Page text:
You need images to make an animatic. Animatics are made using sketches or ‘scamps’ - rough versions which indicate what’s happening in a frame. Your images just need to convey action within each scene. Generally, these are the same images used at the storyboarding stage.
Scamped images in a storyboard
Remember, the goal of your animatic is to create a rough version of your final piece, not the final piece itself. Avoid using ‘finished’ images. Focus on timing, not visual detail. There’ll be plenty of time for that later.
If you have a voiceover or soundtrack, that will define the length of your animatic. Equally, sometimes the duration will be determined by the final medium. For example, a video for social media often has to be made to a given length. Either way, setting the overall length of your animatic gives you parameters to work with when timing out your frames.
Historically, animatics were made by filming still images, then editing that film to the required length for each scene. Things have moved on, and now they are created using a dedicated animatic software.
If you’ve already made your storyboard in Boords, you can quickly switch from storyboard to animatic mode with the click of a button:
Turning a storyboard into an animatic with Boords
If you’re not using Boords, you’ll need to choose some software. Many people use tools like Photoshop or After Effects to create animatics. Both of these are more than up to the task. That said, the complexity of both tools means there can be quite a learning curve if you choose to go down this route.
Whatever animatic software you use, your animatic will be created using some form of timeline. Timelines are a visual representation of the duration of your animatic. The position of each frame on the timeline is marked, in this case with a yellow dot:
An animatic timeline with a frame selected
Moving these frame markers changes the duration of each frame, a process known as timing out your animatic.
Movement within animatics is shown using arrows. For example, this frame uses an arrow to indicate the small character jumping onto the large character’s back.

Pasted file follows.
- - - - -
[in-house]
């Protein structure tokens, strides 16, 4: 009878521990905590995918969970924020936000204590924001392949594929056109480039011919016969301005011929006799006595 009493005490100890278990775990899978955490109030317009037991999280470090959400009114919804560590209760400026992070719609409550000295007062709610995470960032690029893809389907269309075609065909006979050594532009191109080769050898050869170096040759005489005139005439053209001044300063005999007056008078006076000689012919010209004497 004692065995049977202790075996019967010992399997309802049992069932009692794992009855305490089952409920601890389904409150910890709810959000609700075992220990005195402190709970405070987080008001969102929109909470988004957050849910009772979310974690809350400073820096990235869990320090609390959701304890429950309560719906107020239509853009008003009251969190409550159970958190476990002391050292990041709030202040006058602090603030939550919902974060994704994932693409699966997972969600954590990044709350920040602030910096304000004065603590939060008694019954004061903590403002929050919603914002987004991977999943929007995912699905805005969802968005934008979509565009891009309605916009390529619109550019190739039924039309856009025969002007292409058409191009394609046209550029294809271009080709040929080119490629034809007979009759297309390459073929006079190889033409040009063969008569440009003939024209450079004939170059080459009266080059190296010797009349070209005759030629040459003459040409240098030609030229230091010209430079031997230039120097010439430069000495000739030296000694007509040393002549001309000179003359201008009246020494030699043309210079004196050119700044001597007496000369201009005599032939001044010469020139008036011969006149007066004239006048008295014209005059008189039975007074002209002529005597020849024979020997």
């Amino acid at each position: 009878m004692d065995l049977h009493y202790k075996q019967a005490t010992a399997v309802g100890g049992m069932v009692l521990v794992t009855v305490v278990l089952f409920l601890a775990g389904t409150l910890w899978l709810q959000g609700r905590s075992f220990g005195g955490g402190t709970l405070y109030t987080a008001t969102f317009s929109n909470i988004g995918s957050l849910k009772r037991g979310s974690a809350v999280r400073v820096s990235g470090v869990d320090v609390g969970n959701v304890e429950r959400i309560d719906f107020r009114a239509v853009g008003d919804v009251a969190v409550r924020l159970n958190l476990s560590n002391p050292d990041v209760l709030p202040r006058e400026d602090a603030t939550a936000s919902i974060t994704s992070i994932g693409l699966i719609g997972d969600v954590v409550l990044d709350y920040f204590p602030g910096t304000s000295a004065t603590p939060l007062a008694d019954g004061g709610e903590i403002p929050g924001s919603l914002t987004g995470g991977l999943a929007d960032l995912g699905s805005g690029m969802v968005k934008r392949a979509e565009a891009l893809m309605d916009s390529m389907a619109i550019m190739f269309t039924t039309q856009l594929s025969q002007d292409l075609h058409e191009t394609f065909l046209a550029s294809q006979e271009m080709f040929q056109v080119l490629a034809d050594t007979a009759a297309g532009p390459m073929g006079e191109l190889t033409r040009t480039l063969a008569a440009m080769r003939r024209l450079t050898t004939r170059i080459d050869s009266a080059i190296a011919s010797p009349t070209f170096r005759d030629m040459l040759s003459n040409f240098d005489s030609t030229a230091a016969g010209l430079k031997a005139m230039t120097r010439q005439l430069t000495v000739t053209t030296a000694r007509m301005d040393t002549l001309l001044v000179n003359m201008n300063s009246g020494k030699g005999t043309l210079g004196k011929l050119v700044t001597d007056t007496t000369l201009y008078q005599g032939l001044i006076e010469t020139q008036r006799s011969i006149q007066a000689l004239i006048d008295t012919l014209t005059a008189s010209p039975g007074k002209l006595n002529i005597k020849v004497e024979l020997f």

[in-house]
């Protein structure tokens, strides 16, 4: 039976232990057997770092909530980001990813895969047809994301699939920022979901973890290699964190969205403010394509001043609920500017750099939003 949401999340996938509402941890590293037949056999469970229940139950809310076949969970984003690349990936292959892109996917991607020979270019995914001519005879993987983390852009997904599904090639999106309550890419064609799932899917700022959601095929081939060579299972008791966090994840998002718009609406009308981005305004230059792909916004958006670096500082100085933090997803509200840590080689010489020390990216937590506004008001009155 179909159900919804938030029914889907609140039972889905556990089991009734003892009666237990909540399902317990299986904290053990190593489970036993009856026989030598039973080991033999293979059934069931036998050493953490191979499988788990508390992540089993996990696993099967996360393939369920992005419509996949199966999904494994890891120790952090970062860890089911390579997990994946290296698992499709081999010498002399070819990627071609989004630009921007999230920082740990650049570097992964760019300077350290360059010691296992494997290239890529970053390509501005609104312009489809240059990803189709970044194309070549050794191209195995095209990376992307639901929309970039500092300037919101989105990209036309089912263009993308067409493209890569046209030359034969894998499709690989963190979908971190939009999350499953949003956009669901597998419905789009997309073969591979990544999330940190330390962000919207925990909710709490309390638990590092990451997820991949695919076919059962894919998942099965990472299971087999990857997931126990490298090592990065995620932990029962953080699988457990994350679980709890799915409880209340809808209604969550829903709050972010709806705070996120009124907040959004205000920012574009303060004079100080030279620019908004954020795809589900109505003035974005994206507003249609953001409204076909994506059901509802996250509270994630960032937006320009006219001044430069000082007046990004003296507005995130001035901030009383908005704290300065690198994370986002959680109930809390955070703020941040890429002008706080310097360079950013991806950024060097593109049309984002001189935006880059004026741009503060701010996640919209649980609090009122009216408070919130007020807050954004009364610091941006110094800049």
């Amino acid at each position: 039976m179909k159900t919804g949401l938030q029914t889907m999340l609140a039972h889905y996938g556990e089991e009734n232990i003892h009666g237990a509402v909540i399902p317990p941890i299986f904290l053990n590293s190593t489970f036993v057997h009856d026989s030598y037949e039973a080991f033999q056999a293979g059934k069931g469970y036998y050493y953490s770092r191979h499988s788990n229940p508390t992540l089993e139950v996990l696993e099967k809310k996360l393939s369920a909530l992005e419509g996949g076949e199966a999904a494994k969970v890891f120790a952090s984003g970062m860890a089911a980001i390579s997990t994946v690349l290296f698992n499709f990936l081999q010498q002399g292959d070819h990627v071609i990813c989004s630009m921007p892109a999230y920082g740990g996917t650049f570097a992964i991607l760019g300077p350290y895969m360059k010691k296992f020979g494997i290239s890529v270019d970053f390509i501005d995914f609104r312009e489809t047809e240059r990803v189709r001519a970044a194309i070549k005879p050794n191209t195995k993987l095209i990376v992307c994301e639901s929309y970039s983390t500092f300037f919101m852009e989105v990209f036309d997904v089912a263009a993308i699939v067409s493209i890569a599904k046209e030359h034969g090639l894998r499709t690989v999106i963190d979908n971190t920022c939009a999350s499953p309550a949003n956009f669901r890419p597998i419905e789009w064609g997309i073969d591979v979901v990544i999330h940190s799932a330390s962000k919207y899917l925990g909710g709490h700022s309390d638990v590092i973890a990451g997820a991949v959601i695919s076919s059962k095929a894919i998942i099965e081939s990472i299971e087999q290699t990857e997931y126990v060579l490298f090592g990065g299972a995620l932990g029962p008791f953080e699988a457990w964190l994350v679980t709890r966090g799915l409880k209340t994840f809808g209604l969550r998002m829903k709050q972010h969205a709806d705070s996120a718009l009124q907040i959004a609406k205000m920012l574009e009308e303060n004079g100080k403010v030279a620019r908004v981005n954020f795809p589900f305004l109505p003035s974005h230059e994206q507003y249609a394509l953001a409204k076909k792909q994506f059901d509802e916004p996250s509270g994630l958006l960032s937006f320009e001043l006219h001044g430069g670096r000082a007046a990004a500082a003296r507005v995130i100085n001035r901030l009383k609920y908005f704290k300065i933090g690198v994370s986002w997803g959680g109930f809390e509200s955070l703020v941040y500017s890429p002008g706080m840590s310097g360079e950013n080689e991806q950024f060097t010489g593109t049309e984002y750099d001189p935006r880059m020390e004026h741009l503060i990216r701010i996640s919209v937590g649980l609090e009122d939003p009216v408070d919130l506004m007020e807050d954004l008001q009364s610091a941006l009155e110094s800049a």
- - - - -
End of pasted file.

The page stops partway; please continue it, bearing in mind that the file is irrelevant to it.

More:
Using arrows to indicate character movement
Using arrows stops you falling into the trap of animating too early. The goal of an animatic is to create a general sense of timing, so stay away from granular animation references. Arrows are your friend.
Arrows are also used to indicate camera moves, like this dolly out transition (as used in the famous Jaws scene). There is a world of directional techniques out there but use them sparingly.
The Dolly Out transition
Some images take time to process. You may choose to use a longer frame duration if you’re showing the audience a particularly complex scene. Holding a little longer on a frame will give them time to take in details they may otherwise miss.
An animatic’s strength is in its flexibility; they are not finished pieces. Therefore, it’s easier to cut sections of your film based on feedback. If you have committed time and energy into creating a finished film, cuts like this are harder to make.
If you’re using an online tool to create your animatic, there may well be built-in commenting (as is the case with Boords). This makes the process of gather frame-specific feedback much more manageable.
An animatic is a stepping stone. When you’re happy with the timing of your film, you’ll want to move into production. Your animatic then becomes your reference for your final film.
At this stage, you’ll want to get your animatic out ot whatever program you were using, and into the software you’re going to create your final piece in. Boords allows you to export animatics as an MP4 file and also has an After Effects plugin which will enable you to import timed out animatics directly into your project.
With an animatic in hand, you’re in the best possible place to begin creating a masterpiece!